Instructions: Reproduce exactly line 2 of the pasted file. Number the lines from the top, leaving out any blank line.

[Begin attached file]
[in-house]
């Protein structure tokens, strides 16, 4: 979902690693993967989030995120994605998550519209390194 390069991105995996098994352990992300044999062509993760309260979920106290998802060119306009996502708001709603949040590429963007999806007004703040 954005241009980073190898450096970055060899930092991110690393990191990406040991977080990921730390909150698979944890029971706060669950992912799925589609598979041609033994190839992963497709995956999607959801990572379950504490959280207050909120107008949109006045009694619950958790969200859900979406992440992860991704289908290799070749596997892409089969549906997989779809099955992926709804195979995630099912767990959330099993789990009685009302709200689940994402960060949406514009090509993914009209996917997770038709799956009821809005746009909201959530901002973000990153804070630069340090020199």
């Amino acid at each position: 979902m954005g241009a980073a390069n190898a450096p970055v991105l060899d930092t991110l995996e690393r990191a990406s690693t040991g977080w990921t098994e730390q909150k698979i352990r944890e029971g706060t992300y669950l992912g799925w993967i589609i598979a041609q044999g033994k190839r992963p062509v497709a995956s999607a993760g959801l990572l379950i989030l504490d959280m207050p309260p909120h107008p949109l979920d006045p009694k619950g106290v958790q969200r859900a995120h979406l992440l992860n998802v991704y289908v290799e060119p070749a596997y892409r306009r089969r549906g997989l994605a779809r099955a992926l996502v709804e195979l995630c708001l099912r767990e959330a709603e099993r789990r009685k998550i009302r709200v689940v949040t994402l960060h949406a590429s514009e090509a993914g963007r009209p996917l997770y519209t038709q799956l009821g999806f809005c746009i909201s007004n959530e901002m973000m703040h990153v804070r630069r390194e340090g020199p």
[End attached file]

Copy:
């Protein structure tokens, strides 16, 4: 979902690693993967989030995120994605998550519209390194 390069991105995996098994352990992300044999062509993760309260979920106290998802060119306009996502708001709603949040590429963007999806007004703040 954005241009980073190898450096970055060899930092991110690393990191990406040991977080990921730390909150698979944890029971706060669950992912799925589609598979041609033994190839992963497709995956999607959801990572379950504490959280207050909120107008949109006045009694619950958790969200859900979406992440992860991704289908290799070749596997892409089969549906997989779809099955992926709804195979995630099912767990959330099993789990009685009302709200689940994402960060949406514009090509993914009209996917997770038709799956009821809005746009909201959530901002973000990153804070630069340090020199």